D.C. Officials to Scrutinize Spending by AIDS Groups
October 21, 2009
Reacting to a series of Washington Post reports published on Sunday and Monday, District of Columbia officials said they will investigate questionable city AIDS grant spending, among other problems. The 10-month Post investigation focused on the spending, services, and finances of every specialized nonprofit AIDS organization awarded funding by the District's' HIV/AIDS Administration (HAA) from 2004 to 2008.
The Post cited HAA monitoring of housing grants for people with AIDS as especially lacking, with cursory city inspections, often by phone. Though problems were documented, troubled groups continued receiving grants.
In one case, the city awarded more than $1 million over five years to Hill's Community Residential Support Services, which in August 2007 reportedly allowed residents with HIV/AIDS to live without electricity, gas, food, staff support or a telephone. In another, the city awarded Miracle Hands more than $400,000 for a job-training center that has never opened. In 2005 and mid-September 2006, D.C. inspector-general auditors found no signs of an AIDS group operating during office visits to Our Children, which was paid more than $500,000 to subsidize rental payments for people with AIDS.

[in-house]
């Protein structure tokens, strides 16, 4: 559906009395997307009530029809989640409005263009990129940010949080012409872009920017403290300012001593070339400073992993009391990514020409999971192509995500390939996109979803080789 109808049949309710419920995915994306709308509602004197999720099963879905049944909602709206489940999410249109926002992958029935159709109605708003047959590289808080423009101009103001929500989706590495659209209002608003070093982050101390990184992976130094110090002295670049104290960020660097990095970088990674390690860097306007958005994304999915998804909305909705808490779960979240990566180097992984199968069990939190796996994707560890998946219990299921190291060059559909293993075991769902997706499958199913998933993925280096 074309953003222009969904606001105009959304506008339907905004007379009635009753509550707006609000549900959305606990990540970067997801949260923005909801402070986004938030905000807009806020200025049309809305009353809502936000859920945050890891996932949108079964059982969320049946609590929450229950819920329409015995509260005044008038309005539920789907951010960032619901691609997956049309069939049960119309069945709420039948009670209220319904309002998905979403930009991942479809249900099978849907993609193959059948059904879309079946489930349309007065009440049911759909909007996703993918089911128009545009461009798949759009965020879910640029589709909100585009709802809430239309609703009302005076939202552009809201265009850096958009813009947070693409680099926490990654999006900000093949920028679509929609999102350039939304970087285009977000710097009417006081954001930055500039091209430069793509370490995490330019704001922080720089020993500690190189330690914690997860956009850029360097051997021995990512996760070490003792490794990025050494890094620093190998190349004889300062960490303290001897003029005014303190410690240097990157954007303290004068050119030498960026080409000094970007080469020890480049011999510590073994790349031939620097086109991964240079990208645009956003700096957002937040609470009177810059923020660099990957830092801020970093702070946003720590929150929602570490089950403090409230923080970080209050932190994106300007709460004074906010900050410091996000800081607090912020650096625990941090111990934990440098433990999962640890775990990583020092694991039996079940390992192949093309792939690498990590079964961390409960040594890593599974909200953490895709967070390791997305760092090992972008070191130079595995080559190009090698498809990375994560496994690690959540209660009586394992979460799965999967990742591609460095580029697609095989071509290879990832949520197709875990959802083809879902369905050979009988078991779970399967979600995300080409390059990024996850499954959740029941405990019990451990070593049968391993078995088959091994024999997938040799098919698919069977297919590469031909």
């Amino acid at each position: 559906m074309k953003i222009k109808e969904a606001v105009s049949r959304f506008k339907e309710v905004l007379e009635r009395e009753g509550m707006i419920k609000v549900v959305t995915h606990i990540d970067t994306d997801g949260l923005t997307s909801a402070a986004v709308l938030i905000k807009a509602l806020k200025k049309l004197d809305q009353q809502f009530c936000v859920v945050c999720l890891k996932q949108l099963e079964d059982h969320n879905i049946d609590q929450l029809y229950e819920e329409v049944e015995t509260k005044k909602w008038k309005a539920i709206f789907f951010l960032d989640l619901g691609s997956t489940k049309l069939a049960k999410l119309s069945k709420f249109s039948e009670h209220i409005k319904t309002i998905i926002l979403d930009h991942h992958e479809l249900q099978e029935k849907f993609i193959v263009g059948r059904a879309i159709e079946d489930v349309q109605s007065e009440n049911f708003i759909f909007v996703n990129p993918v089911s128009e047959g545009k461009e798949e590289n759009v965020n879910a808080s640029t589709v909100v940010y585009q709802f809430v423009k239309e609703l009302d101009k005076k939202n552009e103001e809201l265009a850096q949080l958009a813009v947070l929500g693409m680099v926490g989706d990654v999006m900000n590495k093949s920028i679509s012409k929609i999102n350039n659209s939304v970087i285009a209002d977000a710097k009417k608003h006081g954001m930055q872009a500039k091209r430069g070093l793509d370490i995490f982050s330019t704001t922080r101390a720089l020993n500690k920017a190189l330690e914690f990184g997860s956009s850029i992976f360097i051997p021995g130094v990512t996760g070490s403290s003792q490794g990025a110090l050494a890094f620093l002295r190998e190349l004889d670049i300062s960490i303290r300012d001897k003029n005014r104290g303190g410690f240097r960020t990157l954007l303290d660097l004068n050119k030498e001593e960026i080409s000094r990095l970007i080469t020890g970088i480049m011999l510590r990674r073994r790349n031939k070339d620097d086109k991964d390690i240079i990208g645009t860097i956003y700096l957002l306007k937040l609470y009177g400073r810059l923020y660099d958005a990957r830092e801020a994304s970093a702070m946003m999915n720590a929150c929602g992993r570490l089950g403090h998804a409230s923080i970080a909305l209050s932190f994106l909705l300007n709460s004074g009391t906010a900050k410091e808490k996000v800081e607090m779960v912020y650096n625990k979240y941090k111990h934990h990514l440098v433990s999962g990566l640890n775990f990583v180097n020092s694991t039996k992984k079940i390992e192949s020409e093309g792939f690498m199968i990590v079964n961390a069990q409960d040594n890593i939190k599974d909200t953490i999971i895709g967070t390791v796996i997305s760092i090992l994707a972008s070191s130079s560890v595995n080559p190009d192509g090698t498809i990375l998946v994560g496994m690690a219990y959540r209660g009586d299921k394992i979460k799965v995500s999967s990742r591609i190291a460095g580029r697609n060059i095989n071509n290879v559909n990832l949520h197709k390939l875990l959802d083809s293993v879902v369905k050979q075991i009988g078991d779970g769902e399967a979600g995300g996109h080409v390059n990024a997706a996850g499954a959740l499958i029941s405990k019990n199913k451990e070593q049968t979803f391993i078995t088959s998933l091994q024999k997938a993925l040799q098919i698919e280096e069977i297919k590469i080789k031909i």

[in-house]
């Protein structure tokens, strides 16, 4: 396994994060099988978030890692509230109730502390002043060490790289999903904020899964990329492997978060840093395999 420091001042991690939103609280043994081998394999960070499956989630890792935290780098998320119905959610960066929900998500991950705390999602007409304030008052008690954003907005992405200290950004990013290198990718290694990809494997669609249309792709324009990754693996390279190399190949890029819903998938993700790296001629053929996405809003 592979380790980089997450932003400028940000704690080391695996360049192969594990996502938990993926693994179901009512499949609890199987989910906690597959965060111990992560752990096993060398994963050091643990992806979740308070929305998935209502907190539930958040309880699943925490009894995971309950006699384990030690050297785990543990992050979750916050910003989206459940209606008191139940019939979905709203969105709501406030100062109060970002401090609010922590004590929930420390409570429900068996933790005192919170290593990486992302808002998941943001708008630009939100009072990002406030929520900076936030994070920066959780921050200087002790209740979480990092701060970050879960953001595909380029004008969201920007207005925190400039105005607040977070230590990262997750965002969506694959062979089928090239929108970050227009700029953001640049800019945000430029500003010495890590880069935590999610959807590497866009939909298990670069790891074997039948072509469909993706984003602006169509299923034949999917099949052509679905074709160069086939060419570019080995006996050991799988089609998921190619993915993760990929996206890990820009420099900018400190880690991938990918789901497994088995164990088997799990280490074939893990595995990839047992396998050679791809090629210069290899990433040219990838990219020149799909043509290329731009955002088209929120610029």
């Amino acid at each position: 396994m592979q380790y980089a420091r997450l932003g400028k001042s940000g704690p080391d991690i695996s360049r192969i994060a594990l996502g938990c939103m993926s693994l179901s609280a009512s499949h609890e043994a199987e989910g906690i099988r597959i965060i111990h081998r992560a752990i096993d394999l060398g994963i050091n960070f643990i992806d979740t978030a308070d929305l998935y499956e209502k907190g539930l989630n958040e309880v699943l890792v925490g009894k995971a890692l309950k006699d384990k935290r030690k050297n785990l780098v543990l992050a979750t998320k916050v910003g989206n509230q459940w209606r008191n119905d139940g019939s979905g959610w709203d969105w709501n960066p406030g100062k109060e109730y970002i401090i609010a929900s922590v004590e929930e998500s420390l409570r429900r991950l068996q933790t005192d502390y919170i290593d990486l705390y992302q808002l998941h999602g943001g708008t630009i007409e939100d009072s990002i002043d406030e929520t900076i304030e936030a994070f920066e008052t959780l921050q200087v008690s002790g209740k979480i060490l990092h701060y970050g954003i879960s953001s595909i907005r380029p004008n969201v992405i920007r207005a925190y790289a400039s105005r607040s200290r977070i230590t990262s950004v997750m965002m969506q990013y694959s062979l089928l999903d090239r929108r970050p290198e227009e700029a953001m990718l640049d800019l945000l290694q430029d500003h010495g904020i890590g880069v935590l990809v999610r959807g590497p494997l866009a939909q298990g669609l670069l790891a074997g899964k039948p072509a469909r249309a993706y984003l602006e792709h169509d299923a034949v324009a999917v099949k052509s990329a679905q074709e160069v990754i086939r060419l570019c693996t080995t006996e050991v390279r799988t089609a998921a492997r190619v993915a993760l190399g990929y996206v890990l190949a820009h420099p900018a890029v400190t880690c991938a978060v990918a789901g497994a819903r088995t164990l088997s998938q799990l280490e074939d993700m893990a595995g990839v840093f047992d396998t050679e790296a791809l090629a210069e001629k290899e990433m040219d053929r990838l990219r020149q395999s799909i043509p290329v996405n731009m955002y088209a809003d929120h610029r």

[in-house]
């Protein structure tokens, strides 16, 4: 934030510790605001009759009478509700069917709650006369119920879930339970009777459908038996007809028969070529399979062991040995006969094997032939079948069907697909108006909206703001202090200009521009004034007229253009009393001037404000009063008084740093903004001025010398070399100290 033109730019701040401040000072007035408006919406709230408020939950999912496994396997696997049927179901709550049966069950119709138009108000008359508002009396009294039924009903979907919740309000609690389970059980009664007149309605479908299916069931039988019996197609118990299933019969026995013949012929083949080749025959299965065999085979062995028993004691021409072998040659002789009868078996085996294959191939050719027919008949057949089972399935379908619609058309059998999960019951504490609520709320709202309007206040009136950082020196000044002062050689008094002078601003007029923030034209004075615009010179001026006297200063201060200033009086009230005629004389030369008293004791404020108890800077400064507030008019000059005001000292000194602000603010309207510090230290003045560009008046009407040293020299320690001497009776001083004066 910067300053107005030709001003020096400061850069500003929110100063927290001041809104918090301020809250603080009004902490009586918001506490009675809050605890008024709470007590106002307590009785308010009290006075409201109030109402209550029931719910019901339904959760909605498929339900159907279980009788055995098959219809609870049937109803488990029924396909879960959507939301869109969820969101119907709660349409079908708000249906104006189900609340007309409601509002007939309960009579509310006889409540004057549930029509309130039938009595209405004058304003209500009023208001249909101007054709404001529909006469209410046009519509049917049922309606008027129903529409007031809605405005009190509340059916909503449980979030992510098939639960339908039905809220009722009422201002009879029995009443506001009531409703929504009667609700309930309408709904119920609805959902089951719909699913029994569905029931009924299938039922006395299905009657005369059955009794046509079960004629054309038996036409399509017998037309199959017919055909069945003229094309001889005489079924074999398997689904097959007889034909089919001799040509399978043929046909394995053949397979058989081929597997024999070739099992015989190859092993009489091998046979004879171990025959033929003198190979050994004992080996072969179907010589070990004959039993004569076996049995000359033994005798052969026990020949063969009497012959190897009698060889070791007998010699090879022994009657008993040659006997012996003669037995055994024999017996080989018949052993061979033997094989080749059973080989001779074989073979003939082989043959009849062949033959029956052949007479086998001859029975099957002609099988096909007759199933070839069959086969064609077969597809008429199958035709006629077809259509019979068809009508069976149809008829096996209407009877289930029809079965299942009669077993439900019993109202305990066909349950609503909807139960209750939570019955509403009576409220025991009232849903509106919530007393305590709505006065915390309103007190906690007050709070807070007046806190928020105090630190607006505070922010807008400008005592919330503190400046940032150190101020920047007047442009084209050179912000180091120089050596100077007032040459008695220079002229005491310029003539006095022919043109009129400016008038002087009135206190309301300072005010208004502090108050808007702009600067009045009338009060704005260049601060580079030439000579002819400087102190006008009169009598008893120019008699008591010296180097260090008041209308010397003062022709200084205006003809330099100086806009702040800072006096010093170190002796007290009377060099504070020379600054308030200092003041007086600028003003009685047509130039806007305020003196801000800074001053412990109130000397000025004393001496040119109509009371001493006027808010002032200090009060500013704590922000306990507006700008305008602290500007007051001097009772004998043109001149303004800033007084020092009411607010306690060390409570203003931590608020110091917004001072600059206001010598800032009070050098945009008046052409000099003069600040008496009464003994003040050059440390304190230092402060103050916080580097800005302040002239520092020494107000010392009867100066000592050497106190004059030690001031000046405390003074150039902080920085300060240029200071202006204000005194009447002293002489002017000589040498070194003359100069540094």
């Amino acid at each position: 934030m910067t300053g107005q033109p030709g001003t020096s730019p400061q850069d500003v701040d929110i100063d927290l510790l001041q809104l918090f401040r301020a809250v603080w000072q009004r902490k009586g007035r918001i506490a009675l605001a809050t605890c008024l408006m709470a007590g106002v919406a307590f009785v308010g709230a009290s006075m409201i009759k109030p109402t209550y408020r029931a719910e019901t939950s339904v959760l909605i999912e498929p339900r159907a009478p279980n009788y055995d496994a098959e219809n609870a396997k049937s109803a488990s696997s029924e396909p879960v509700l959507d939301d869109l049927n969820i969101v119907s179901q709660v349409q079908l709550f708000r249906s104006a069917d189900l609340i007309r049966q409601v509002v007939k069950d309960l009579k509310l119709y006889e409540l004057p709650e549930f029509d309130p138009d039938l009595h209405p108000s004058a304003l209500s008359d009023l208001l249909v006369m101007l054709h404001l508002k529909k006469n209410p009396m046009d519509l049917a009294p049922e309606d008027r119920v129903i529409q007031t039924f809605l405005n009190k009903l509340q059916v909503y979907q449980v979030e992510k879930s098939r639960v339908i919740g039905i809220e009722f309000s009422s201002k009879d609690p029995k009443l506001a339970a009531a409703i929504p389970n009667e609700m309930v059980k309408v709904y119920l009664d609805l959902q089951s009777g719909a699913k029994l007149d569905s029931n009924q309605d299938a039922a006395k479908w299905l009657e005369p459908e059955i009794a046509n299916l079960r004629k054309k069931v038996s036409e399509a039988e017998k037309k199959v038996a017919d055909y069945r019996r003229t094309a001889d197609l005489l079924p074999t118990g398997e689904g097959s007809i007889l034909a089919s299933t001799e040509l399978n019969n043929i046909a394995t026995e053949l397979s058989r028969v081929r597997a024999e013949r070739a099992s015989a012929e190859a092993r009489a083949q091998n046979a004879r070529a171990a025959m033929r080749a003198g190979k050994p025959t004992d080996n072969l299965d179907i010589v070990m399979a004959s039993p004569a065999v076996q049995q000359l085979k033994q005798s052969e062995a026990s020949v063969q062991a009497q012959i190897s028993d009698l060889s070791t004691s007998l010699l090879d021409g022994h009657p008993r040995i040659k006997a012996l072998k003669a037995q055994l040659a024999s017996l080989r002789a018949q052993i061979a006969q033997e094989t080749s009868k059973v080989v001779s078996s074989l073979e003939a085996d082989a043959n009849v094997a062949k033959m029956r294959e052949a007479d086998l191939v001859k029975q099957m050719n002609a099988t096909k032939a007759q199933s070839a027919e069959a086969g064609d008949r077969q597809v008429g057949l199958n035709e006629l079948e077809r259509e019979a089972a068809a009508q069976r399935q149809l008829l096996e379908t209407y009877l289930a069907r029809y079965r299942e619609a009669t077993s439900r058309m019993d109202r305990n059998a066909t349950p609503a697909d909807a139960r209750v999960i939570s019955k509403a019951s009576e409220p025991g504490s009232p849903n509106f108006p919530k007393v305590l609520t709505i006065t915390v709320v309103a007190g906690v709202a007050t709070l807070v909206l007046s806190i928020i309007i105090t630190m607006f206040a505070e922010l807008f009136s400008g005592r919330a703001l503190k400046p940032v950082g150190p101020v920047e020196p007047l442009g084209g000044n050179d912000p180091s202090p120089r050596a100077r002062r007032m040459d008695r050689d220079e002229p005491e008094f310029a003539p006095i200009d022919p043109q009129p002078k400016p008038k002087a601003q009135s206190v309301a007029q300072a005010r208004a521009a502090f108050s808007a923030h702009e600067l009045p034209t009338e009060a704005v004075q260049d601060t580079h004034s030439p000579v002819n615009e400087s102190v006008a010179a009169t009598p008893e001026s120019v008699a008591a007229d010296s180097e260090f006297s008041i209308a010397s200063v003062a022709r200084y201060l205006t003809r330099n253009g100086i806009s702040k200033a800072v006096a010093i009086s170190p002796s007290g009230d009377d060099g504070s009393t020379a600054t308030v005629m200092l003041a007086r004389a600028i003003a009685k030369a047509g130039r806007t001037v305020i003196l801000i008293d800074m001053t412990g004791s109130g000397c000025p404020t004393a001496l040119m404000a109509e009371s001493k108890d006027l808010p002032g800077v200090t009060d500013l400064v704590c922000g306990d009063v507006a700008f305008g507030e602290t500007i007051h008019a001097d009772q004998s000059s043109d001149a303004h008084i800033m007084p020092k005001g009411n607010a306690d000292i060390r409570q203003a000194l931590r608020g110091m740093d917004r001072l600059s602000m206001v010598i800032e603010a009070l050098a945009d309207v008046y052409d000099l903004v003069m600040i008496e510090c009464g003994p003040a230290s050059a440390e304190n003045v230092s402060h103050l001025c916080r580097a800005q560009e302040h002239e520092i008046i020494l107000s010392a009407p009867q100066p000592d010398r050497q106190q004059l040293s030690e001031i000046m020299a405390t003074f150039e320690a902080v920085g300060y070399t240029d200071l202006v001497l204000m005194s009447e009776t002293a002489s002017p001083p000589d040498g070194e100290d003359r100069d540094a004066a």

Though many of the problems predated Mayor Adrian Fenty's administration, he said, "We probably did not move fast enough to get at some of those inexcusable management deficiencies."
HAA Director Shannon Hader, who took office in October 2007, is training staff and building a data system to make strategic decisions on allocating resources, Fenty said. Only groups with good track records will receive funds, he said. "What you have seen is a completely systemic turnaround."
D.C. Attorney General Peter Nickles said he might try to recover money from some of the groups mentioned in the Post series. Criminal charges are also possible, said Nickles, declining to mention any particular group.
10.20.2009; Debbie Cenziper, Nikita Stewart
This article was provided by CDC National Prevention Information Network. It is a part of the publication CDC HIV/Hepatitis/STD/TB Prevention News Update.